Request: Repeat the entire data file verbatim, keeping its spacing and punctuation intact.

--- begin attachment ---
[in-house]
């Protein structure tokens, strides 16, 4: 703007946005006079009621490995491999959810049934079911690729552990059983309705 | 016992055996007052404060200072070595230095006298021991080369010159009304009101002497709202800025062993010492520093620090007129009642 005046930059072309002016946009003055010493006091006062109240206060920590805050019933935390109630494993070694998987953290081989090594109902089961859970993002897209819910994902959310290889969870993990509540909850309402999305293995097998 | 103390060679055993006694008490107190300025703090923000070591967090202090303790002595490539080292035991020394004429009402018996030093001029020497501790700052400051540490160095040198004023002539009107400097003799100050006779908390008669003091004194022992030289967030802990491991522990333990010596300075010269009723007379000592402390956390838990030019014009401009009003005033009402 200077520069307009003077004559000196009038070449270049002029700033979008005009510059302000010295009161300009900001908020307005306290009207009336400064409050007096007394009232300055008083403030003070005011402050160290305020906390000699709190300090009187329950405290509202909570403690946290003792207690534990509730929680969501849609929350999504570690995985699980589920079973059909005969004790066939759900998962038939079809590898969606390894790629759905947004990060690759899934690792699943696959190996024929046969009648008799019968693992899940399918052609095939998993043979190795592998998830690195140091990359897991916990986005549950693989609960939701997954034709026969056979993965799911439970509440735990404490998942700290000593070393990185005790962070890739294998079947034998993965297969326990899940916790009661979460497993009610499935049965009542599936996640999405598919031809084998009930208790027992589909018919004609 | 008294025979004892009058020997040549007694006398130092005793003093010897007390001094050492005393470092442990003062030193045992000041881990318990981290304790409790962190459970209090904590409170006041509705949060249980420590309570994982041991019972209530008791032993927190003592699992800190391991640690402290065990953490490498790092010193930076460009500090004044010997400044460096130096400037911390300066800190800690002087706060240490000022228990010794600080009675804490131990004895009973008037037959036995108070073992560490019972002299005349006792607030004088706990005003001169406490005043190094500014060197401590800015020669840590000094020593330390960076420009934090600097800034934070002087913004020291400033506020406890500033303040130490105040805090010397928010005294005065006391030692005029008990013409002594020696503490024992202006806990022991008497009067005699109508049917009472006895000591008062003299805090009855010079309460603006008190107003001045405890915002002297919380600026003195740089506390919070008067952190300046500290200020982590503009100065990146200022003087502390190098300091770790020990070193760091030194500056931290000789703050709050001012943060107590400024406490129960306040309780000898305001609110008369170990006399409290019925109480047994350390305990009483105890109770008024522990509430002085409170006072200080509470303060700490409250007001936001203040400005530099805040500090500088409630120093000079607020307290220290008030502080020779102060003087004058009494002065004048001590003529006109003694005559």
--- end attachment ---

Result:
[in-house]
């Protein structure tokens, strides 16, 4: 703007946005006079009621490995491999959810049934079911690729552990059983309705 | 016992055996007052404060200072070595230095006298021991080369010159009304009101002497709202800025062993010492520093620090007129009642 005046930059072309002016946009003055010493006091006062109240206060920590805050019933935390109630494993070694998987953290081989090594109902089961859970993002897209819910994902959310290889969870993990509540909850309402999305293995097998 | 103390060679055993006694008490107190300025703090923000070591967090202090303790002595490539080292035991020394004429009402018996030093001029020497501790700052400051540490160095040198004023002539009107400097003799100050006779908390008669003091004194022992030289967030802990491991522990333990010596300075010269009723007379000592402390956390838990030019014009401009009003005033009402 200077520069307009003077004559000196009038070449270049002029700033979008005009510059302000010295009161300009900001908020307005306290009207009336400064409050007096007394009232300055008083403030003070005011402050160290305020906390000699709190300090009187329950405290509202909570403690946290003792207690534990509730929680969501849609929350999504570690995985699980589920079973059909005969004790066939759900998962038939079809590898969606390894790629759905947004990060690759899934690792699943696959190996024929046969009648008799019968693992899940399918052609095939998993043979190795592998998830690195140091990359897991916990986005549950693989609960939701997954034709026969056979993965799911439970509440735990404490998942700290000593070393990185005790962070890739294998079947034998993965297969326990899940916790009661979460497993009610499935049965009542599936996640999405598919031809084998009930208790027992589909018919004609 | 008294025979004892009058020997040549007694006398130092005793003093010897007390001094050492005393470092442990003062030193045992000041881990318990981290304790409790962190459970209090904590409170006041509705949060249980420590309570994982041991019972209530008791032993927190003592699992800190391991640690402290065990953490490498790092010193930076460009500090004044010997400044460096130096400037911390300066800190800690002087706060240490000022228990010794600080009675804490131990004895009973008037037959036995108070073992560490019972002299005349006792607030004088706990005003001169406490005043190094500014060197401590800015020669840590000094020593330390960076420009934090600097800034934070002087913004020291400033506020406890500033303040130490105040805090010397928010005294005065006391030692005029008990013409002594020696503490024992202006806990022991008497009067005699109508049917009472006895000591008062003299805090009855010079309460603006008190107003001045405890915002002297919380600026003195740089506390919070008067952190300046500290200020982590503009100065990146200022003087502390190098300091770790020990070193760091030194500056931290000789703050709050001012943060107590400024406490129960306040309780000898305001609110008369170990006399409290019925109480047994350390305990009483105890109770008024522990509430002085409170006072200080509470303060700490409250007001936001203040400005530099805040500090500088409630120093000079607020307290220290008030502080020779102060003087004058009494002065004048001590003529006109003694005559």